Dancing lions and dragons: the soul of China
At any Chinese celebrations such as the Chinese New Year, temple festivals, weddings and other auspicious occasions, the lion dance or dragon dance — or both — are always performed to bring good luck and prosperity.
For Chinese, at home or abroad, the two dances are considered prominent symbols of the unique identity of Chinese culture.
The dragon dance is performed by a team of a dozen or more dancers.
They carry a colorful dragon prop on poles. The prop consists of a dragon head and a dragon’s body, which is usually divided into nine cylinder-shaped sections made of wood or bamboo.
The sections are connected and covered by fabric so that the dragon’s body becomes very flexible to make all kinds of moves in performance.
There’s also a supporting prop called “dragon pearl,” a volleyball-sized fabric ball affixed on the top of a pole.
Accompanied by a group of musicians playing drums, cymbals and gongs, the performance begins with one dancer swinging the “dragon pearl” up and down and from side to side in front of the dragon head.
Then, the dancer holding the dragon head moves in tune to the loud music and starts to chase the “dragon pearl” in an attempt to capture it.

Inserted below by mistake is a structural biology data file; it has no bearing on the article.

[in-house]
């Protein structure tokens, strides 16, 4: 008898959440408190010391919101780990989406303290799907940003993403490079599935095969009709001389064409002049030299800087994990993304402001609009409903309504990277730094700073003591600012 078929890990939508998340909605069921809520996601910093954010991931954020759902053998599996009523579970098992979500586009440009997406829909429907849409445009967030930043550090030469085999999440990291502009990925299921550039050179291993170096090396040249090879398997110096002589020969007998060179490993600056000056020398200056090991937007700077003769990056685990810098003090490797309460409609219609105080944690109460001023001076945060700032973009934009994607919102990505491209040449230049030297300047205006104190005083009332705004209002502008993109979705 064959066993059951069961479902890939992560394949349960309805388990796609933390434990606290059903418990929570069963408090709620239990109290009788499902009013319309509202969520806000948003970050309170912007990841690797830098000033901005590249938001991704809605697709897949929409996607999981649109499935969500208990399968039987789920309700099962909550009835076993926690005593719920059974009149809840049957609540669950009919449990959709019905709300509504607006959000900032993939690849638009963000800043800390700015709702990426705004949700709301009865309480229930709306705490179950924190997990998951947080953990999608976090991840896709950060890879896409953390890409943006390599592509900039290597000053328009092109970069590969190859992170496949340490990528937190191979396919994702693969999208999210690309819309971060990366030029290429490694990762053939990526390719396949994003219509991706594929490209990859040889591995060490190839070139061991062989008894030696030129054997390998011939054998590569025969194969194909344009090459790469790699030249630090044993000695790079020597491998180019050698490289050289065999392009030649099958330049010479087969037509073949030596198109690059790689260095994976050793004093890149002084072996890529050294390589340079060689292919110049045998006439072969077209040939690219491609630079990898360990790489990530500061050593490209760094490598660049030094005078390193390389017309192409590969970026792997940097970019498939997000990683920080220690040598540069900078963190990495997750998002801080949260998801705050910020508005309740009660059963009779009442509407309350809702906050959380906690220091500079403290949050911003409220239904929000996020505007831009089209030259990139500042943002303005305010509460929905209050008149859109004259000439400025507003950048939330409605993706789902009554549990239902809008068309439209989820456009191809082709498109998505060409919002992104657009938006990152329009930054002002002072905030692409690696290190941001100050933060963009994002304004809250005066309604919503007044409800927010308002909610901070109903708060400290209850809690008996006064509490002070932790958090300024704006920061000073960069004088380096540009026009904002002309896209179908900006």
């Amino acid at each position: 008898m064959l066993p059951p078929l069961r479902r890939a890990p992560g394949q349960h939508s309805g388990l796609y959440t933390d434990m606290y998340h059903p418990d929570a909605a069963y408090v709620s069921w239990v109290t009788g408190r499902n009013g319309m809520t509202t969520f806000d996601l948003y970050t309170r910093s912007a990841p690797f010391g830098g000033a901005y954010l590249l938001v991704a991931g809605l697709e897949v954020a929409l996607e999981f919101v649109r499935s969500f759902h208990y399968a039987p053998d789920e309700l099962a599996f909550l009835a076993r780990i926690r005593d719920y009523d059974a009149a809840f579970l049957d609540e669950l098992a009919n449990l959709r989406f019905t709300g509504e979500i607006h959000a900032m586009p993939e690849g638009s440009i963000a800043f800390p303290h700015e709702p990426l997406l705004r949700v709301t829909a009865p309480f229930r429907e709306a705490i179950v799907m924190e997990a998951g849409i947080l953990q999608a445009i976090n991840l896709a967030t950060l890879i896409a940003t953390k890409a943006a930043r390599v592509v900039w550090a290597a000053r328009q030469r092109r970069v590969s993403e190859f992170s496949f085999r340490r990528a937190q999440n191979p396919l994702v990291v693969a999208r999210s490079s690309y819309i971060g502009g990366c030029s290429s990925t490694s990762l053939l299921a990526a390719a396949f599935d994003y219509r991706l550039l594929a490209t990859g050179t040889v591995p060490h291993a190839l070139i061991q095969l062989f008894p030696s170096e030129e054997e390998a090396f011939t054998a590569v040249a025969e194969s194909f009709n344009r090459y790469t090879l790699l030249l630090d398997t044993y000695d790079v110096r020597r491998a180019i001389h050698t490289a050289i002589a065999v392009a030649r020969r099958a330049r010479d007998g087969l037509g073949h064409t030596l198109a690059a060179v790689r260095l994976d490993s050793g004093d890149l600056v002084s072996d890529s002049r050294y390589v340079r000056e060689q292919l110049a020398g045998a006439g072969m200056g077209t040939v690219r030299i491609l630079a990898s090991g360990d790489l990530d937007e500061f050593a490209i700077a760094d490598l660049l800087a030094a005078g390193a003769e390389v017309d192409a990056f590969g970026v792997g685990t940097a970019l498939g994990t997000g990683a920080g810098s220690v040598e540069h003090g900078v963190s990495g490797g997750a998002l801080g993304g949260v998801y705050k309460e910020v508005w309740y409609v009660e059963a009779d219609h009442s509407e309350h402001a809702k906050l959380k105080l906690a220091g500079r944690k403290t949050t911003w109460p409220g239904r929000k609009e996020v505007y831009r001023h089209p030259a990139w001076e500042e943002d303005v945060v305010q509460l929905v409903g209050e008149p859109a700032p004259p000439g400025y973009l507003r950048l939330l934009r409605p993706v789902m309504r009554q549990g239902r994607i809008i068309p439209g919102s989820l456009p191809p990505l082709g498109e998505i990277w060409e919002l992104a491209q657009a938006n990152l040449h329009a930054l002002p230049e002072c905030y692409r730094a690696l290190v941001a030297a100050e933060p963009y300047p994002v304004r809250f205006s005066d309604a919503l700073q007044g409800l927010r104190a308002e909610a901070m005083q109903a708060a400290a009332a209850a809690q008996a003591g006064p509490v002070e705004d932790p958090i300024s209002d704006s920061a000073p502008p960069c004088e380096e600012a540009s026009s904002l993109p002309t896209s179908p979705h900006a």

But he never does.
Other dancers follow the dragon head dancer in coordinated steps to lift, dip, thrust and sweep the dragon body, mimicking the movements of an undulating serpent.
Sometimes, the performance includes two dragons both chasing the same dragon pearl, which is called “two dragons fighting for the pearl,” or shuanglong xizhu.
The dragon prop is at least 18 meters long, but some are as long as 100 meters with a body consisting of dozens of sections.
The dancers are mostly young men, but there are occasionally female dragon dance teams.
All dancers have to train for at least six months to learn the basic moves and to build up their strength and stamina.
Many of them also practice martial arts in order to improve their stamina and agility.
According to historical records, the dragon dance first appeared in China more than 2,000 years ago and was closely associated with the ancient Chinese tradition of worshipping dragons.
The dragon, phoenix, kylin and tortoise are the four most auspicious creatures in Chinese culture.
The dragon usually has a big head with ox ears, tiger’s eyes and stag’s antlers.
It has a serpentine body with four short legs and eagle’s claws. Its body is covered with carp scales.
It also has a fish’s tail.
Traditionally, dragon is a symbol of power and majesty and is revered as the god of rain and wind.
Chinese emperors used to liken themselves to dragons and Chinese people always claim they are descendants of the dragon.
In ancient times, the dragon dance was performed as a ritual during droughts to pray to the dragon to bring rain and a year of good weather.
Today, Chinese people still believe that the dragon dance can bring people good luck and prosperity.
Compared with dragon dance, the lion dance needs fewer people and less space.